The labels we put on ideas – like content marketing or liberalism or organic – end up cornering us, leading us to all kinds of misconceptions. Any language that’s repeated often is suspect.
One example that’s always bugged me is the advice we small businesses hear ad nauseum to build a presence wherever our target market ‘hangs out.’
“Where do your ideal customers hang out?” is a question posed so often that it equates to marketingspeak.
But what does it mean? Where, for instance, do you hang out? Is the term truly applicable to your life?
If so, fine. But for me – an aging baby boomer – hanging out is not something I do. Or perhaps I should say, when I hang out you are not invited.
No offense, but I work hard and I’m pretty continuously on the move, with the aim of getting things done. The system doesn’t afford me much in terms of hanging out in any public way. For me, hanging out is delicious rest that is taken in private with intimates only. Friends and family, not the open market, share those precious moments.
Is this picky wordsmithing? Nope. If I don’t understand what you mean by ‘hanging out’, you’ve lost me at the starting line.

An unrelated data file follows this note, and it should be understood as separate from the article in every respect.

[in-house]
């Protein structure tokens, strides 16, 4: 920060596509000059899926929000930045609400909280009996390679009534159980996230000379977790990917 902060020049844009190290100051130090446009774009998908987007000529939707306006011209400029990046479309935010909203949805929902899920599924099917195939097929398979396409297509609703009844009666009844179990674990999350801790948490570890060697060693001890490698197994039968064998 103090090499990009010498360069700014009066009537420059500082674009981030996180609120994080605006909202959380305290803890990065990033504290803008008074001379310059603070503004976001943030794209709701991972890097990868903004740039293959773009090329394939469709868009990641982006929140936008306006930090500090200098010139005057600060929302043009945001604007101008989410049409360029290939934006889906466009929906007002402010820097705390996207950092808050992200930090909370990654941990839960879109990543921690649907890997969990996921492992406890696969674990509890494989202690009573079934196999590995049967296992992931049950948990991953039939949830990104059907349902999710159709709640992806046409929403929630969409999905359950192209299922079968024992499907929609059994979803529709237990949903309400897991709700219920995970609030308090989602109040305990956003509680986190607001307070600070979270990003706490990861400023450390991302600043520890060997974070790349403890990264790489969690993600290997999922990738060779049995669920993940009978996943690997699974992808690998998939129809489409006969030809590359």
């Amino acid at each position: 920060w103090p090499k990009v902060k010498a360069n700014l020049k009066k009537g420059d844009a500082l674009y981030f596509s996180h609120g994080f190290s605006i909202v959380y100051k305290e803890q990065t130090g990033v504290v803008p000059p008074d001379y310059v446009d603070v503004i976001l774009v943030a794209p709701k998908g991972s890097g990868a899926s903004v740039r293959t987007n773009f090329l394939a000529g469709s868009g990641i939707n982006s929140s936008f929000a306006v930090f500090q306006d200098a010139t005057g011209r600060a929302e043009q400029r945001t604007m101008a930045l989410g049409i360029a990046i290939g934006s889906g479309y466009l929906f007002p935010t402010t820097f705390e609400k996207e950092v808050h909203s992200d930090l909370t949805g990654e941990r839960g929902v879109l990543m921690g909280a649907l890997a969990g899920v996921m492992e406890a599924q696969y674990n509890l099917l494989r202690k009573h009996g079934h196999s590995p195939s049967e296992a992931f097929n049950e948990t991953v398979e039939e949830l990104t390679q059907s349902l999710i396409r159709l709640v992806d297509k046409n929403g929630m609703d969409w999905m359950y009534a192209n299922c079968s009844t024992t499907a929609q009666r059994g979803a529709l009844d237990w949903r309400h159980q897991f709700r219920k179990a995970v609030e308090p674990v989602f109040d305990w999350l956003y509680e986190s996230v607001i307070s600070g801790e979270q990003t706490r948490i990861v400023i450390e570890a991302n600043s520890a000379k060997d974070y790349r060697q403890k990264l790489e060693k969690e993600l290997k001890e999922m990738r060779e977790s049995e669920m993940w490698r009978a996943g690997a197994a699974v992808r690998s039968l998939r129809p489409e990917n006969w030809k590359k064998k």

So let’s get clear on this, because it’s a key directive in inbound marketing. A better question might be, Where does your market source?
Instead of “Figure out where your potential clients hang out,” it’s far more useful to ask any of the following or similar questions:
- Where do your ideal customers get their daily news?
- What’s on the sound system in their car?
- What is their first destination most mornings?
- What kinds of emails do they tend to open?
- Where do they find relief during the stress of an average day?
- Where do they like to eat lunch and what’s usually on the menu?
- What’s a fabulous weekend for them?
- What’s a nice, lazy weekend for them?
- Where do they go on vacations?
- Where do they find inspiration?
- What other encounters do they have that you can either soften or heighten by your presence?
I don’t know about you, but life doesn’t afford me much in terms of just hanging out. But I do have routines, and little escapes to ease and beauty, and I do enjoy the occasional indulgent pleasure or cool new opportunity. I do seek out certain connections, directions, intentions. Be in any of those places and you may well attract my attention.
As you teach fellow marketers or your clients about how inbound marketing works, be sure your communications make as few assumptions as possible. Cut to the core and avoid popular lingo.
Where does your market hang out is a useless phrase that needs to be left behind.
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